It was in high school that I finally “met Christ,” and it happened in a strange way: by encountering an alleged Wiccan. I met this Wiccan at a campfire get-together with friends. It was the beginning of summer, and we were hanging out, celebrating the end of our first year of high school. The Wiccan kid, a couple of years older than the rest of us and a friend of a friend, stood out immediately with his long hair and earthy wardrobe, and I was instantly drawn to the way he talked, the content of his speech. At one point that night, he said, “Did you guys know that everything is connected and that there’s more to life than just us?”

To the ears of an unchurched, irreligious fifteen-year-old, that sounded like high philosophy, and I was hooked. I hadn’t thought those thoughts before. Suddenly faced with the reality that, yes, there was more out there than just us, that there was, probably, a greater power, something holding everything together — I was suddenly taken with the idea. I remember rushing home that night, firing up my computer, and trying desperately to find something, anything, on the Internet about Wiccans. In those days before Google, the search was fruitless. Everything I found contradicted everything else, and nothing seemed straightforward.

But it was then that I considered God. I’d heard of Him, of course, at church, but I didn’t have a clue where to begin my search for Him. Still, I knew I wanted to search, so I said a prayer. I prayed, “God if you’re there and you can accept me, send me a sign.” Incredibly, for reasons I still don’t understand, I knew that if God were real, if He were out there, I’d have to approach Him in holy fear. Although I knew nothing about sin — the concept was foreign to me at that stage — I knew that I wasn’t exactly “worthy” of God and needed a measure of forgiveness. It wasn’t long before I received my answer.

Later that week, I was walking home with a friend. We rounded a corner and came face to face with a boy we had teased years earlier. We were nerdy kids, but we had found someone even nerdier to bully — the neighbour of a friend who now was all grown up and much taller than we were. My friend, never the bravest of our crew, took off running and left me alone on the street with this kid who, it was clear, was looking for a fight. I could tell he was on drugs; he looked angry, and I was quaking in my shoes. When he cocked back a fist and said, “Where do you think you’re going?” I panicked and shouted, “There!” pointing to a house just up the block. At that exact moment, completely by happenstance, a woman pulled back the curtain at one of the windows and peered out at us. The boy knew instantly that he was caught. He panicked and ran away. I went the opposite way and ran home, saved by the woman in the window — and by the grace of God.”

Love,
Matthew

Counterfeit Christ: Jehovah’s Witnesses, The Heresy of Arianism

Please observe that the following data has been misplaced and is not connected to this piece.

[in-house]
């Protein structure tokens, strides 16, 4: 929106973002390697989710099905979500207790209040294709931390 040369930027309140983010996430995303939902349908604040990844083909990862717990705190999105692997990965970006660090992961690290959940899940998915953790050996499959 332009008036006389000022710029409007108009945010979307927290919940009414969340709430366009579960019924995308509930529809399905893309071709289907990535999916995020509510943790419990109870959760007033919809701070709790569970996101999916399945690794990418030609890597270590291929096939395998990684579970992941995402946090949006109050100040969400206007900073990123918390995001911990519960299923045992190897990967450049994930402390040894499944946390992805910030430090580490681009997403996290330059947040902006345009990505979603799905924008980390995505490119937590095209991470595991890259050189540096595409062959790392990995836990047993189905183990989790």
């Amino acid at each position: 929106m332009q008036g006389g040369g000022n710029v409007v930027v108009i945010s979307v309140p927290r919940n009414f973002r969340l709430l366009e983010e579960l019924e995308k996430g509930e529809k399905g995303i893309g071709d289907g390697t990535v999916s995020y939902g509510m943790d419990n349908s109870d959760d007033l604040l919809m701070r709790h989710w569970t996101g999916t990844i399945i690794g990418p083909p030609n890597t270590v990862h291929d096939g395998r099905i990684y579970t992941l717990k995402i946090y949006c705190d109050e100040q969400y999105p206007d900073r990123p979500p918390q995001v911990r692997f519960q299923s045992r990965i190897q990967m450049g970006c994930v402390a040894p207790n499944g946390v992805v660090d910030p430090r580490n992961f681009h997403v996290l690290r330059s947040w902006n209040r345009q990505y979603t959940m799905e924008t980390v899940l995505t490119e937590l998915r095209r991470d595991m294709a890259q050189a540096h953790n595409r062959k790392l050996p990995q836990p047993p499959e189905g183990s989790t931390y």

Jehovah’s Greatest Creation

The doorbell rings, and you peer through the peephole. Standing on your doorstep is a man in a suit and a woman in a tasteful dress. They don’t look like your average salespeople, so you open the door.

It turns out they are here today to see if you “hope for a better world” or if you “wonder if the Bible is still relevant.” They offer you some free magazines and let you know they’re willing to study the Bible with you at your convenience. You soon learn that the guests on your doorstep are Jehovah’s Witnesses, part of a religious group founded in the 1870’s that has nearly eight million members worldwide.

And they have their own counterfeit version of Jesus.

The central belief of Jehovah’s Witnesses is that there is one God and his name is Jehovah. According to them, Jehovah created a “Son” and it was through this Son that he created the rest of the world (Arianism). This Son, whom we now call Jesus, has the same “spirit nature” as his Father, which makes him “a god” or “a mighty god.” However, the Son is still a creation of the Father, and so he is not the “true God” and should not be worshiped. As their Awake! magazine says, “[T]rue Christians do well to direct their worship only to Jehovah God, the Almighty.”

Since the Witnesses believe that Jesus is the highest or most glorious of God’s creatures, and they consider archangels to be the highest of the angels, it follows for them that Jesus must be an archangel. And since Michael is called “the archangel,” that means there is only one archangel and so Michael and Jesus must be the same.

They further claim:

The only other verse in which an archangel is mentioned is at 1 Thessalonians 4:16, where Paul describes the resurrected Jesus, saying: ‘The Lord [Jesus] himself will descend from heaven with a commanding call, with an archangel’s voice and with God’s trumpet.’ So Jesus Christ himself is here identified as the archangel, or chief angel.

But how can that be true if . . .

The Bible Says that Jesus is Not an Angel

Calling Michael the archangel in Jude 1:9 doesn’t prove that Michael is the only archangel any more than calling Sonic the Hedgehog proves he is the only hedgehog. Neither does describing Jesus as descending “with an archangel’s voice” require us to conclude that He is an archangel. (The same verse also says that Jesus will descend with God’s trumpet, but that doesn’t mean Jesus is a trumpet.) It only means that Jesus’ voice will have the quality of an archangel’s voice, or that He will be accompanied by angels who will shout for Him.

Besides, the Bible explicitly teaches that Jesus is superior to all the angels, including the archangels. Hebrews 1:4–6 says Jesus has:

“become as much superior to angels as the name he has obtained is more excellent than theirs. For to what angel did God ever say, “Thou art my Son, today I have begotten thee”? Or again, “I will be to him a father, and he shall be to me a son”? And again, when he brings the first-born into the world, he says, “Let all God’s angels worship Him.”